SRINAGAR: Indian forces fired shotgun pellets and tear gas Saturday as thousands carried the body of a young boy killed overnight during an anti-India protest in Srinagar
Chanting slogans â€œGo India, go backâ€ and â€œWe want freedomâ€, thousands of residents marched to the main Martyr’s Graveyard in Srinagar for the burial of the 12-year-old boy.
The boy was critically injured on Friday evening after he was hit by shotgun pellets all over his body and died at a hospital early Saturday.
Residents said the young student was hit inside his home compound, some 30 feet from clashes between protesters and government forces. Police say he was part of the clashes.
Police and paramilitary soldiers fired warning shots, pellets and tear gas, fearing the procession could become a larger rally seeking an end of Indian rule in the disputed Himalayan region, said a police officer, speaking on condition of anonymity in keeping with department policy.
Clashes broke out as hundreds of young men hurled rocks at the troops while another group of mourners changed route to bury the dead.
On Friday, at least 50 people were injured during dozens of clashes as tens of thousands of Kashmiris protested against Indian rule.
Government forces continued firing shotguns to disperse angry crowds despite repeated warnings from India’s Home Ministry to minimise their use and widespread outcry against such weapons by local and international rights groups that have sought their ban. The pellets have killed at least six people and left hundreds of civilians with serious eye injuries, with dozens losing their eyesight.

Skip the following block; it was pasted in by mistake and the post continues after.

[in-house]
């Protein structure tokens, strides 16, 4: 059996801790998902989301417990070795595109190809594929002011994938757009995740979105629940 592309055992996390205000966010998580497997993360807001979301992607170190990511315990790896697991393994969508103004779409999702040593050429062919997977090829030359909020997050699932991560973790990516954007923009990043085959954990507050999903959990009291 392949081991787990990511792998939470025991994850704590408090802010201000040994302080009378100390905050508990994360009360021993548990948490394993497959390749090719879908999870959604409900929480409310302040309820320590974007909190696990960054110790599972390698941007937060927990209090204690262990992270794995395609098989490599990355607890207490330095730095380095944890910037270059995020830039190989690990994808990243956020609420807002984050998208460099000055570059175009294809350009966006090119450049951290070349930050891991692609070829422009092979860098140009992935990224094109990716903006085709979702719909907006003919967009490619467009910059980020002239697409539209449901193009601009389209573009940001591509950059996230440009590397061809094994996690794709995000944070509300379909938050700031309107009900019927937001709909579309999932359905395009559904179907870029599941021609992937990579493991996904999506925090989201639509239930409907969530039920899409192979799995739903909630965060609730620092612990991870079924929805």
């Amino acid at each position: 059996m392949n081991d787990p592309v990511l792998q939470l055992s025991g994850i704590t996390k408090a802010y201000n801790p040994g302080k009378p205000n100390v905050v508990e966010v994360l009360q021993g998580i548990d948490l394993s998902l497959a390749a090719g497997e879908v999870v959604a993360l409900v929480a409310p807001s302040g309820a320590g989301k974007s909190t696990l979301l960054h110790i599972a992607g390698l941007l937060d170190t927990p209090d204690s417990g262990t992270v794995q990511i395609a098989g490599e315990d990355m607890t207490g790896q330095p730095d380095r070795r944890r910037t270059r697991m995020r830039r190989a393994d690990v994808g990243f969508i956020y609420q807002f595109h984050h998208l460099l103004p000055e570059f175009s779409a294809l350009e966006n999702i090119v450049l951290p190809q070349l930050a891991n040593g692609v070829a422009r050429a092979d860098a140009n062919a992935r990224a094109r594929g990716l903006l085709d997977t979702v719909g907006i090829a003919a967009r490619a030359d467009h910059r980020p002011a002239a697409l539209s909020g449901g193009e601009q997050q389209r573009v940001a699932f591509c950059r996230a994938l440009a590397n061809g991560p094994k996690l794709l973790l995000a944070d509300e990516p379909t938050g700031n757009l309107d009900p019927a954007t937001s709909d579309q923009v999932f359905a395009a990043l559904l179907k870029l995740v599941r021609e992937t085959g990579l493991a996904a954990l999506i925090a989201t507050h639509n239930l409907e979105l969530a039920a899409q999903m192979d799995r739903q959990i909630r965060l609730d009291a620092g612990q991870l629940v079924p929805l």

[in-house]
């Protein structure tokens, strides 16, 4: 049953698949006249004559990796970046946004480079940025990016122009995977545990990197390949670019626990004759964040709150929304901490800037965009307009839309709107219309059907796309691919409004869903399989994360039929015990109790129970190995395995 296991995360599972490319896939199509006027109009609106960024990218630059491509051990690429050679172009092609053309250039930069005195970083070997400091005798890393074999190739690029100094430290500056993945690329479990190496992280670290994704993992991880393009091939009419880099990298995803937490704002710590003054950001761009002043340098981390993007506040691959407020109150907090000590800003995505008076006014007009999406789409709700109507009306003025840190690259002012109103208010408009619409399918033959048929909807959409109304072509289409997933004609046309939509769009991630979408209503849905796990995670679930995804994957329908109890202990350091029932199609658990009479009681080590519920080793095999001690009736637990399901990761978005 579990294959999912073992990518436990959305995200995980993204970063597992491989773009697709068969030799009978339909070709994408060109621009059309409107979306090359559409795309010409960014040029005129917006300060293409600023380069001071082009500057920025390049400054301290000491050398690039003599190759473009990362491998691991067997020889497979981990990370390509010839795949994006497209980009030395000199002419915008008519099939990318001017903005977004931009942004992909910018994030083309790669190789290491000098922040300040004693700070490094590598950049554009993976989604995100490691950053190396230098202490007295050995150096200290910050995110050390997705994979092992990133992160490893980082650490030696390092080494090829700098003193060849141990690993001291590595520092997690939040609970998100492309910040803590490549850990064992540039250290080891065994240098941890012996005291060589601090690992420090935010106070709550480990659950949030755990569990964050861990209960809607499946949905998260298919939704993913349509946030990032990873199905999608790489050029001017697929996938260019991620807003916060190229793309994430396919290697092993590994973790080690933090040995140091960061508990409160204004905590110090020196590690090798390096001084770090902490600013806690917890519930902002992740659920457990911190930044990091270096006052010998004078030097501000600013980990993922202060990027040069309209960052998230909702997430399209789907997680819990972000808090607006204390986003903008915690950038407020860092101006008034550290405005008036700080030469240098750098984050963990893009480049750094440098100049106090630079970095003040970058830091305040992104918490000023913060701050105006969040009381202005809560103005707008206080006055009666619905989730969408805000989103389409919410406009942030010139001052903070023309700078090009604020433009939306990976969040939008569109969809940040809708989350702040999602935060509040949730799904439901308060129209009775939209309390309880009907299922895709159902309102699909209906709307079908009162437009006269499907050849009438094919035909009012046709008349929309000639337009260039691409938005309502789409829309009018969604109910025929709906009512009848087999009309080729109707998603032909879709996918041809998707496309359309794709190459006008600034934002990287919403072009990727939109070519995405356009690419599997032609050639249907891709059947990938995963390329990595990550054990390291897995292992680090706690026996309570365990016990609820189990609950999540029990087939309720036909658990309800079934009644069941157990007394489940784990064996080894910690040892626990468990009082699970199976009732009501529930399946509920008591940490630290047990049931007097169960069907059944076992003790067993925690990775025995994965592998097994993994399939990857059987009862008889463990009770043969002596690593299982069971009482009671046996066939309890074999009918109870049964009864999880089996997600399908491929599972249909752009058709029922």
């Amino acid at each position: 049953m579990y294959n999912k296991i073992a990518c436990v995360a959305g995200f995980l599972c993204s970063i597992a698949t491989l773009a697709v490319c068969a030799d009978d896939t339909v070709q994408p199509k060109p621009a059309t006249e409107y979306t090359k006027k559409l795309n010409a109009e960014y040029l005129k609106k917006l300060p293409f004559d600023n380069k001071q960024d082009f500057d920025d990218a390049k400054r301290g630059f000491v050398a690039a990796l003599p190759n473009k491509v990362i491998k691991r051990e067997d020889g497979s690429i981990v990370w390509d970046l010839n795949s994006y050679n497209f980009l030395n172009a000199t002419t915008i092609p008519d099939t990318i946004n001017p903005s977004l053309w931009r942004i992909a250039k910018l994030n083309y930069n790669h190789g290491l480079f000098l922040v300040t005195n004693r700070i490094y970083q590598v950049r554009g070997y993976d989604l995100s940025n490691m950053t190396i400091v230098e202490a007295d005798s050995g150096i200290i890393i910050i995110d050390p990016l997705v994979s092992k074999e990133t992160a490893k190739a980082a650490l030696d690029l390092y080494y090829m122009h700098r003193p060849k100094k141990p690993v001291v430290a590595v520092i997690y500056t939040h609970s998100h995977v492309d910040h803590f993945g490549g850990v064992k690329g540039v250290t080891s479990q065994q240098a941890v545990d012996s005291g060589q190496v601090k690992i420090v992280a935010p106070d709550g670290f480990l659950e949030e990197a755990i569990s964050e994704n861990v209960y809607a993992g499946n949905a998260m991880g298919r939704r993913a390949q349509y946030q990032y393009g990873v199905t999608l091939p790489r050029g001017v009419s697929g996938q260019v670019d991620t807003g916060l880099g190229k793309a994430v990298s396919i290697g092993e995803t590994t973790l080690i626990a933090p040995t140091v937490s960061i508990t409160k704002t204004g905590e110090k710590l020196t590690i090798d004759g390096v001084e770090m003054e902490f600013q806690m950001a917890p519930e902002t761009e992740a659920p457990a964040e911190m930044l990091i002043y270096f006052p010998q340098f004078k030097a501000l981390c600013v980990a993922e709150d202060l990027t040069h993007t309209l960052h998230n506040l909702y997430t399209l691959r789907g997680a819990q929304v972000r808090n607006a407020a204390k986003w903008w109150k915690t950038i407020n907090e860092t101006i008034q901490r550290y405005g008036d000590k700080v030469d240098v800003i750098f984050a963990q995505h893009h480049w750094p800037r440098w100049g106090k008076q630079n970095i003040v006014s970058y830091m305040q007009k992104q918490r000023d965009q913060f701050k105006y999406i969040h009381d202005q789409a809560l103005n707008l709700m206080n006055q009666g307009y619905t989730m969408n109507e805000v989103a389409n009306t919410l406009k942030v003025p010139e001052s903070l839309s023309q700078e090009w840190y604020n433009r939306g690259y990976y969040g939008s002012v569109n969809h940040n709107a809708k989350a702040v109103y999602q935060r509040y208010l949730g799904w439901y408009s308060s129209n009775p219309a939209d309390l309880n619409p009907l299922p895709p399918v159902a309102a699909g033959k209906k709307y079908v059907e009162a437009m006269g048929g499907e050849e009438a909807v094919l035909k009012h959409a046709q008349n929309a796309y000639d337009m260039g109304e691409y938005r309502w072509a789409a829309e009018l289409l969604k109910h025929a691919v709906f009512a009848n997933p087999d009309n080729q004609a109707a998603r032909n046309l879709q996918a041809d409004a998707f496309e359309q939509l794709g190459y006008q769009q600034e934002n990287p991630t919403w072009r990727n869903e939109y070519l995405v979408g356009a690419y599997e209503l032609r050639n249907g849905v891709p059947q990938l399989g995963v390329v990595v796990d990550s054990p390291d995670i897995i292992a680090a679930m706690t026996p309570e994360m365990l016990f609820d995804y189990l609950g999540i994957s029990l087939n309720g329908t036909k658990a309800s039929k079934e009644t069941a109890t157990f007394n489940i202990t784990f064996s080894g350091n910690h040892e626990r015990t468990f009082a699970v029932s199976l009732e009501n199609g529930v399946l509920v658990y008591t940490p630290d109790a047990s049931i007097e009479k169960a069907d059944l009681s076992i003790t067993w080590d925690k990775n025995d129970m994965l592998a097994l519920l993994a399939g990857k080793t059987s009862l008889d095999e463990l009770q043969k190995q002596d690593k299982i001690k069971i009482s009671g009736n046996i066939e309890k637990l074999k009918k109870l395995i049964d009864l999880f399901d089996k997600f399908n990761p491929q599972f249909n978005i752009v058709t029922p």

Meanwhile, a police official was killed after suspected rebels fired at a police post in the region. Police official Reyaz Ahmed said Saturday that a group of militants appeared on the outskirts of southern Shopian town overnight and tried to snatch weapons from a police bunker.
He said the rebels sprayed gunfire after police resisted, leaving a policeman dead and two others wounded. The violence came as India-held Kashmir is experiencing its largest protests against Indian rule in recent years, sparked by the killing in July of a popular rebel commander by Indian soldiers.
The protests, and a sweeping military crackdown, have all but paralysed life in the region. More than 80 civilians have been killed and thousands injured, with hundreds among them blinded and maimed, mostly by government forces firing bullets and shotgun pellets at rock-throwing protesters.
Two policemen have also been killed and hundreds of government forces injured in the clashes.
Most people in Indian-held Kashmir favour independence or a merger with Pakistan. A militant uprising and subsequent Indian military crackdown since 1989 have killed more than 68,000 people.